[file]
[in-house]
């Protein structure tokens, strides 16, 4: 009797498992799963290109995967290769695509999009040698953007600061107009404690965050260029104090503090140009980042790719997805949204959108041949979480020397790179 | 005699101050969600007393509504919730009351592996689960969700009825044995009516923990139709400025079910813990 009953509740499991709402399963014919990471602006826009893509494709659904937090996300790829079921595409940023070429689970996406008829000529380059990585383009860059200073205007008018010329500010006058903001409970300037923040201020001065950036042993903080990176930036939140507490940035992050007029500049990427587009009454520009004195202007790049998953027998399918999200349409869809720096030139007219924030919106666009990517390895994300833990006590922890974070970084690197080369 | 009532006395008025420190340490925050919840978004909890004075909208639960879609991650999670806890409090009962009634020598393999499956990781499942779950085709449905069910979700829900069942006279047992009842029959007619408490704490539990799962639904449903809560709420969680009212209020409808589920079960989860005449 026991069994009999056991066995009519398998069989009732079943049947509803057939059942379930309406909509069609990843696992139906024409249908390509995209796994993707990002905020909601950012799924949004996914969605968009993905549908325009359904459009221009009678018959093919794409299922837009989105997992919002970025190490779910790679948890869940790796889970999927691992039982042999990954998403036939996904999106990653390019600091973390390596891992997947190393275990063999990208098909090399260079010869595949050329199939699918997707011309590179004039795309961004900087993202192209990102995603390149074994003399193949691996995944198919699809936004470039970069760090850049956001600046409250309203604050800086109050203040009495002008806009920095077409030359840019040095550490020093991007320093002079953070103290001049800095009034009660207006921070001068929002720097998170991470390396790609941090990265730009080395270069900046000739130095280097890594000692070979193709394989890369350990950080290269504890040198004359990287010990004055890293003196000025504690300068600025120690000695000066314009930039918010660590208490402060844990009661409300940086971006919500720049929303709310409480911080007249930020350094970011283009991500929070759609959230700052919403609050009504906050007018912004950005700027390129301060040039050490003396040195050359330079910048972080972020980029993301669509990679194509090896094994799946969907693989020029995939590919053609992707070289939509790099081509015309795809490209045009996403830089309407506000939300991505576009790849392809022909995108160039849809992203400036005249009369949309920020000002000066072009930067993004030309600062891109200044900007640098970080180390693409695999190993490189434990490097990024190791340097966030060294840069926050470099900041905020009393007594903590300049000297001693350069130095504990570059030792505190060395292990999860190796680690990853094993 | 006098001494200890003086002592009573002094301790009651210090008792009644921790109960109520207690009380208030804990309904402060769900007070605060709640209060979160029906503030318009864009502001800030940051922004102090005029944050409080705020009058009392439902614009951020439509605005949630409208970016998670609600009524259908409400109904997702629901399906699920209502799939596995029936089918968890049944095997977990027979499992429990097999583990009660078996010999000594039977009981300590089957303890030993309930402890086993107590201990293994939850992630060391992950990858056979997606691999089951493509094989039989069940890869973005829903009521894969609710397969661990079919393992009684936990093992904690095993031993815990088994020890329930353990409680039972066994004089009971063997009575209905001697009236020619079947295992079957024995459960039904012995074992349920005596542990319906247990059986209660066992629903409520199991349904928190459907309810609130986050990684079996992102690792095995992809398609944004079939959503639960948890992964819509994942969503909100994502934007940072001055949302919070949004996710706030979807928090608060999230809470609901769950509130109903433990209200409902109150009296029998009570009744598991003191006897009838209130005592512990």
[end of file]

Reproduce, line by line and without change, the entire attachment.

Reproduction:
[in-house]
């Protein structure tokens, strides 16, 4: 009797498992799963290109995967290769695509999009040698953007600061107009404690965050260029104090503090140009980042790719997805949204959108041949979480020397790179 | 005699101050969600007393509504919730009351592996689960969700009825044995009516923990139709400025079910813990 009953509740499991709402399963014919990471602006826009893509494709659904937090996300790829079921595409940023070429689970996406008829000529380059990585383009860059200073205007008018010329500010006058903001409970300037923040201020001065950036042993903080990176930036939140507490940035992050007029500049990427587009009454520009004195202007790049998953027998399918999200349409869809720096030139007219924030919106666009990517390895994300833990006590922890974070970084690197080369 | 009532006395008025420190340490925050919840978004909890004075909208639960879609991650999670806890409090009962009634020598393999499956990781499942779950085709449905069910979700829900069942006279047992009842029959007619408490704490539990799962639904449903809560709420969680009212209020409808589920079960989860005449 026991069994009999056991066995009519398998069989009732079943049947509803057939059942379930309406909509069609990843696992139906024409249908390509995209796994993707990002905020909601950012799924949004996914969605968009993905549908325009359904459009221009009678018959093919794409299922837009989105997992919002970025190490779910790679948890869940790796889970999927691992039982042999990954998403036939996904999106990653390019600091973390390596891992997947190393275990063999990208098909090399260079010869595949050329199939699918997707011309590179004039795309961004900087993202192209990102995603390149074994003399193949691996995944198919699809936004470039970069760090850049956001600046409250309203604050800086109050203040009495002008806009920095077409030359840019040095550490020093991007320093002079953070103290001049800095009034009660207006921070001068929002720097998170991470390396790609941090990265730009080395270069900046000739130095280097890594000692070979193709394989890369350990950080290269504890040198004359990287010990004055890293003196000025504690300068600025120690000695000066314009930039918010660590208490402060844990009661409300940086971006919500720049929303709310409480911080007249930020350094970011283009991500929070759609959230700052919403609050009504906050007018912004950005700027390129301060040039050490003396040195050359330079910048972080972020980029993301669509990679194509090896094994799946969907693989020029995939590919053609992707070289939509790099081509015309795809490209045009996403830089309407506000939300991505576009790849392809022909995108160039849809992203400036005249009369949309920020000002000066072009930067993004030309600062891109200044900007640098970080180390693409695999190993490189434990490097990024190791340097966030060294840069926050470099900041905020009393007594903590300049000297001693350069130095504990570059030792505190060395292990999860190796680690990853094993 | 006098001494200890003086002592009573002094301790009651210090008792009644921790109960109520207690009380208030804990309904402060769900007070605060709640209060979160029906503030318009864009502001800030940051922004102090005029944050409080705020009058009392439902614009951020439509605005949630409208970016998670609600009524259908409400109904997702629901399906699920209502799939596995029936089918968890049944095997977990027979499992429990097999583990009660078996010999000594039977009981300590089957303890030993309930402890086993107590201990293994939850992630060391992950990858056979997606691999089951493509094989039989069940890869973005829903009521894969609710397969661990079919393992009684936990093992904690095993031993815990088994020890329930353990409680039972066994004089009971063997009575209905001697009236020619079947295992079957024995459960039904012995074992349920005596542990319906247990059986209660066992629903409520199991349904928190459907309810609130986050990684079996992102690792095995992809398609944004079939959503639960948890992964819509994942969503909100994502934007940072001055949302919070949004996710706030979807928090608060999230809470609901769950509130109903433990209200409902109150009296029998009570009744598991003191006897009838209130005592512990």